Don’t apply water-based polyurethane for exterior walls as they don’t offer the needed protection.
Apply 3-4 coats of oil-based polyurethane and 5 coats of water-based polyurethane on stairs. Stairs are exposed to high foot traffic and need more protection.
Starts are riddled with dust and debris, so ensure to sand and prime them before applying the sealer.
Depending on how large the stairs are, you can use a brush or sprayer to apply the polyurethane. It’s important to seal the entire staircase, including the banisters, and not only the steps so the whole staircase matches.
Apply 3-4 coats of polyurethane for kitchen cabinets as they are exposed to scratches, heat, and touches, so they need more protection.
Accompanied by the heat, the kitchen cabinets are also exposed to steam, which is a source of moisture, so having a moisture-resistant sealer is necessary.
Apply 2-3 coats of polyurethane for pine walls.
Apply 3-4 coats of water-based polyurethane for indoor table surfaces and 4 coats of oil-based (or exterior) polyurethane for outdoor table surfaces. Outdoor table surfaces are exposed to weather elements and need more protection.
Note: Adding too many coats of polyurethane over a table will make the finish too glossy (reflect light) if the table is under a light source (or outdoors).
Apply 2-3 coats of polyurethane for wood countertops as they don’t need much protection and are usually located under a light source.
The glossiness of the polyurethane finish will reflect light and make it uncomfortable to work there.
How Long Between Coats of Polyurethane?
It takes oil-based polyurethane 24 hours to dry enough for a re-coat, while water-based polyurethane dries between coats in 6-8 hours. For polyurethane to dry, the solvent (oil or water) must evaporate fully from the coating.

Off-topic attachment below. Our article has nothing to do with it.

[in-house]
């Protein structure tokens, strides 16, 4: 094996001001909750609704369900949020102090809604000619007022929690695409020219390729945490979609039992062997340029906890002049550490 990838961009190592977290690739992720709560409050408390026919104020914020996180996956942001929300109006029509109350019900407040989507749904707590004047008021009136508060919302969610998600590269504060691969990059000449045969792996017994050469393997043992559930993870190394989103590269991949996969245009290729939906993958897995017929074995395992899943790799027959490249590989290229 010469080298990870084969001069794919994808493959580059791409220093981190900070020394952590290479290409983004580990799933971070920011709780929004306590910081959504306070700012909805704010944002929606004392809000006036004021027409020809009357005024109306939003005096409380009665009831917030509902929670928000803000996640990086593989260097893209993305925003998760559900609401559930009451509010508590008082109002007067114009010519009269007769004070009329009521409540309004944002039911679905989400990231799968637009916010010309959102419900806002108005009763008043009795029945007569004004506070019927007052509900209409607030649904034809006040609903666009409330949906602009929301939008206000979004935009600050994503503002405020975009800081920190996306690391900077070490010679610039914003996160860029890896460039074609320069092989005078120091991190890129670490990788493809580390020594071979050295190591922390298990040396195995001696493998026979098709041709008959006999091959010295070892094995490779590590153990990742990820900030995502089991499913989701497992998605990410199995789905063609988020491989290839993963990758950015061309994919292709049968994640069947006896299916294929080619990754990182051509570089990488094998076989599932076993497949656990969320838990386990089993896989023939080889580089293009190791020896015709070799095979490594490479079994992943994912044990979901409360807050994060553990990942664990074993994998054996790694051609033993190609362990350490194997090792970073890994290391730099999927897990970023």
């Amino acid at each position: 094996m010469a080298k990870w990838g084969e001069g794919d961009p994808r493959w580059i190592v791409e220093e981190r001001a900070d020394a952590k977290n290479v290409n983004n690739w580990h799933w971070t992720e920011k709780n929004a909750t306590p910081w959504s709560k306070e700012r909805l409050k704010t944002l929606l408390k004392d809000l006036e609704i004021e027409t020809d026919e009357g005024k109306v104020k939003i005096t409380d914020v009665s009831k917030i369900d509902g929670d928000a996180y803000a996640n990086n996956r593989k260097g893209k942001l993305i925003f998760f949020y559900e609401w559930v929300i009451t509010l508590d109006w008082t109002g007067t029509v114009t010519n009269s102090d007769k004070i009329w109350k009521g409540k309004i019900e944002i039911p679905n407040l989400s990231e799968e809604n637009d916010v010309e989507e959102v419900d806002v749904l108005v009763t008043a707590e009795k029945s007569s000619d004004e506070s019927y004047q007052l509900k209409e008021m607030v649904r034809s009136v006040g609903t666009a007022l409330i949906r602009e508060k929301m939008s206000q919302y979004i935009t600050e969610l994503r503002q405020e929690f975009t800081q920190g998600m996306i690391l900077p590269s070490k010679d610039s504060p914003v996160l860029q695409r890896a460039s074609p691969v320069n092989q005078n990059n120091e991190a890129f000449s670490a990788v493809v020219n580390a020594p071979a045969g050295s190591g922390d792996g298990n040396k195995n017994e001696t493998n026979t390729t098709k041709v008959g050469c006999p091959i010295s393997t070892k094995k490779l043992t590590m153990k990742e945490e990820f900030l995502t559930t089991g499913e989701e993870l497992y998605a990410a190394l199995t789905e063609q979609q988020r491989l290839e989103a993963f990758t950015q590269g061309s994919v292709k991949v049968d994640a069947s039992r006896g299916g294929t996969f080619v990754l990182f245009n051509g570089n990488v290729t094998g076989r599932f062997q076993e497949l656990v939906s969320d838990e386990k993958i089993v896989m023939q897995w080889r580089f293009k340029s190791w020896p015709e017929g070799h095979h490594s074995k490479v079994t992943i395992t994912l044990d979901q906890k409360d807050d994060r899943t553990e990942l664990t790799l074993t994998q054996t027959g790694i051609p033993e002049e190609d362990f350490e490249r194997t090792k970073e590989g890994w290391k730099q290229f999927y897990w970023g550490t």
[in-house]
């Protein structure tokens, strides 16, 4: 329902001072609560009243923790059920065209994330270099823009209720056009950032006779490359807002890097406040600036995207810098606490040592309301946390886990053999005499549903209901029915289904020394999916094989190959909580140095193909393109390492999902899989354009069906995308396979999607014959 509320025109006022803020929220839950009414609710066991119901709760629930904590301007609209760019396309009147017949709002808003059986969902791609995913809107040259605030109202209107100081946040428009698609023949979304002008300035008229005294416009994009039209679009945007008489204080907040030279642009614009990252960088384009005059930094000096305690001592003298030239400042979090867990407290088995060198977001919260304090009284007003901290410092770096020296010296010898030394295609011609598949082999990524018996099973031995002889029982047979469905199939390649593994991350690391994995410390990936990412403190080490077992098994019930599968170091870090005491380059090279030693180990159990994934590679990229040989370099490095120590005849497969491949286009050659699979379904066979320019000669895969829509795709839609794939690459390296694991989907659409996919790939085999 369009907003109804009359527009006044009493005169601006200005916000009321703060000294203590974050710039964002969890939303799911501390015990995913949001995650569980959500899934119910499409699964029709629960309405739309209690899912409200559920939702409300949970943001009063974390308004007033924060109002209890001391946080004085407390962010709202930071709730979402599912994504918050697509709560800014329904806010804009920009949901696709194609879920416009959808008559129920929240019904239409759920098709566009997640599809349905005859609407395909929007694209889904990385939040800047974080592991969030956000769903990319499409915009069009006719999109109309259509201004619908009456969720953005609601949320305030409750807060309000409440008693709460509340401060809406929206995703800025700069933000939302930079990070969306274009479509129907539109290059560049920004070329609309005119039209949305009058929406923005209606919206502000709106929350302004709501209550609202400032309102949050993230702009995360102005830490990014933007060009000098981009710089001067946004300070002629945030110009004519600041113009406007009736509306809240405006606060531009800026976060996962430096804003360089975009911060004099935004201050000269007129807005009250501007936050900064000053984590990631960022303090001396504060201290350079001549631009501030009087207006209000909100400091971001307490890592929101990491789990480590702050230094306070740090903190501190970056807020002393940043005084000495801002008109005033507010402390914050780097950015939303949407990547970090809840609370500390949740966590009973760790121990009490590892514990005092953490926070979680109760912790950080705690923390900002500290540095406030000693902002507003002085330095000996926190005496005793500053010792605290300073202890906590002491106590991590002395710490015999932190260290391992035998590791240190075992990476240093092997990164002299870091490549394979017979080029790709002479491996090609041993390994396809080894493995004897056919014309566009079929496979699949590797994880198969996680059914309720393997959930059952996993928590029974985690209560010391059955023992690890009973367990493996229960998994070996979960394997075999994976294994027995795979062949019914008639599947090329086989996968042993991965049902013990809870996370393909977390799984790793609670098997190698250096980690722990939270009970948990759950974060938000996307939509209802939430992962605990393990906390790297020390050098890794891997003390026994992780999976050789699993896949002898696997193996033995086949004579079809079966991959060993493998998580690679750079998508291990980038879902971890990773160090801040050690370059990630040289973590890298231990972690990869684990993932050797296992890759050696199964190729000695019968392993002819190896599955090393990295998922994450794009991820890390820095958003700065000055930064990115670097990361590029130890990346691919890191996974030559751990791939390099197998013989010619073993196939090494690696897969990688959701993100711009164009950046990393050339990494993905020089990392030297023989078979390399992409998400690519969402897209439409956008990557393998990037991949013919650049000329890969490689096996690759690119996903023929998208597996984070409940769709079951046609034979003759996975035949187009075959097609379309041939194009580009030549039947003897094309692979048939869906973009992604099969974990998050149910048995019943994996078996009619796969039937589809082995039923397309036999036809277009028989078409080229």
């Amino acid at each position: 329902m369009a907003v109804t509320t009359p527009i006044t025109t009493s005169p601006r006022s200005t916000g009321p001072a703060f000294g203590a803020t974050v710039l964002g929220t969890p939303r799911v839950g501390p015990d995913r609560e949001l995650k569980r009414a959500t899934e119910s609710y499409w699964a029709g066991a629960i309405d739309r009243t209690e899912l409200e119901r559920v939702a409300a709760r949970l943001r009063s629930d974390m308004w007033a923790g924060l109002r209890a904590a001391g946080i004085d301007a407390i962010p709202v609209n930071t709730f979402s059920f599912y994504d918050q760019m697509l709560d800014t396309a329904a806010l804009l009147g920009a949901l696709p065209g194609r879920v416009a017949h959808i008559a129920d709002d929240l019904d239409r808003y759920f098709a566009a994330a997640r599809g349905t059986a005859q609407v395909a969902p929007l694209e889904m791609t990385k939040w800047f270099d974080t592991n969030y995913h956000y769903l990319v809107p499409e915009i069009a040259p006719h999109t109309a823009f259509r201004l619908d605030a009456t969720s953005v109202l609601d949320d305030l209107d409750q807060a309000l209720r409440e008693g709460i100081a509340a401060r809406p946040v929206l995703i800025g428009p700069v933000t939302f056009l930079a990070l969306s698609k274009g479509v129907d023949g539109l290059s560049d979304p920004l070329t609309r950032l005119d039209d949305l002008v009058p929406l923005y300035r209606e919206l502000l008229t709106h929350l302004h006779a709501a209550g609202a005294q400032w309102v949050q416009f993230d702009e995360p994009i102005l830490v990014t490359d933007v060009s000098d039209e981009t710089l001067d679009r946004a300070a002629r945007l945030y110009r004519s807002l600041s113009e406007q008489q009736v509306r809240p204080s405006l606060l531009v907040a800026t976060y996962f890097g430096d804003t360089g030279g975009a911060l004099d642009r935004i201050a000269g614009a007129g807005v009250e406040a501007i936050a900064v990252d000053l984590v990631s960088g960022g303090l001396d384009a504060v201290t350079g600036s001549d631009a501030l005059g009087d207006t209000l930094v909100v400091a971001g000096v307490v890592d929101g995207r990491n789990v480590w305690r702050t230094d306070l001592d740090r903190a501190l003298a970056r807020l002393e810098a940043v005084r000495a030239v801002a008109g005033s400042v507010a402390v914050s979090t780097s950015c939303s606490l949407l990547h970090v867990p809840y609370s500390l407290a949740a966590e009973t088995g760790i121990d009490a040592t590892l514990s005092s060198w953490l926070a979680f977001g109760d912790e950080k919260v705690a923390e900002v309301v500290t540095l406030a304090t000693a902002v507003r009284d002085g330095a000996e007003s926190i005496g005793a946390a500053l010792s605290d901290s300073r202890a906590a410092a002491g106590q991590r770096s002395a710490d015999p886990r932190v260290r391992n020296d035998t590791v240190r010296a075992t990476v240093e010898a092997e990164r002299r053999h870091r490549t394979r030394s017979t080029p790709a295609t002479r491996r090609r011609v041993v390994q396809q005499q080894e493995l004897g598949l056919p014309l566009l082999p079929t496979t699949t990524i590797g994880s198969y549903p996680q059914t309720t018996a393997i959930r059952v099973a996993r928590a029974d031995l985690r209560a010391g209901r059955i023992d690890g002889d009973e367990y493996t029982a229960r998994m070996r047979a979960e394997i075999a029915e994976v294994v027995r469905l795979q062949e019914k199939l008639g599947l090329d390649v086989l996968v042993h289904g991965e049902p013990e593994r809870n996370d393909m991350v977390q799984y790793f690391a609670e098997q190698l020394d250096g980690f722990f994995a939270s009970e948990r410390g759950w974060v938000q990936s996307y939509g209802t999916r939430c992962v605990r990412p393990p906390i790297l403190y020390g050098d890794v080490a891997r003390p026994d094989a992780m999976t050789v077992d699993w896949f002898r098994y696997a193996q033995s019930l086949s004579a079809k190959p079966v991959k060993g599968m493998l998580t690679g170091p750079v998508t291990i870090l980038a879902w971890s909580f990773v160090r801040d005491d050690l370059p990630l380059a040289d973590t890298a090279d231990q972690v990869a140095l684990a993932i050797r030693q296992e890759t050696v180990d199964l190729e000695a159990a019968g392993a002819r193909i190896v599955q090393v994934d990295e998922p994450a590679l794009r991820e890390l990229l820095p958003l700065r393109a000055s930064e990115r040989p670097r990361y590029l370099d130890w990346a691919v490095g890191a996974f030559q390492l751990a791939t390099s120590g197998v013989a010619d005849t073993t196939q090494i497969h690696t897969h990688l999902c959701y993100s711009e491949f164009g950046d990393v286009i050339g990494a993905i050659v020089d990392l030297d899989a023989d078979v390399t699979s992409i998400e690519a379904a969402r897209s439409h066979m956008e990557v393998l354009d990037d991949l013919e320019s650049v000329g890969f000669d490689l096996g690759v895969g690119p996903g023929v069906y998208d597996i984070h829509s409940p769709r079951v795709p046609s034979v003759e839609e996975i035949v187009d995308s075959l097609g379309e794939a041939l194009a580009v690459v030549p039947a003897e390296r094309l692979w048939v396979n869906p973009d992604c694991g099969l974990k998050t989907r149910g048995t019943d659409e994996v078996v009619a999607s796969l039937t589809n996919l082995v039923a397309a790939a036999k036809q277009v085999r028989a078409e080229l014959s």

Water-based polyurethane dries faster because it uses water as its solvent, and water evaporates faster from the coating. Oil-based polyurethane takes longer to dry because of its oily (natural or synthetic) solvent.
If you re-coat too soon, the coating will have poor adhesion, reduced durability, and might turn sticky. That’s because the solvent (oil or water) will get trapped between coats and prevent the next coating from adhering properly.
Should You Apply Just One Coat of Polyurethane?
You shouldn’t apply just one coat of polyurethane as the finish won’t be durable, glossy, moisture-resistant, or scratch-resistant. The first coat of polyurethane penetrates the surface, so it offers minimal protection.
Should You Sand Between Polyurethane Coats?
You should sand between coats of polyurethane as it removes dust, debris, brush marks, and imperfections from the existing coating and helps the next coating to adhere better.
2 vs. 3 Coats of Polyurethane
For indoor low-traffic surfaces, you can apply 2 coats. For indoor medium-traffic surfaces apply 3 coats of polyurethane.
How Many Coats For Polyurethane Varathane?
For oil-based polyurethane varathane apply 2-3 coats and for water-based polyurethane varathane apply 4 coats.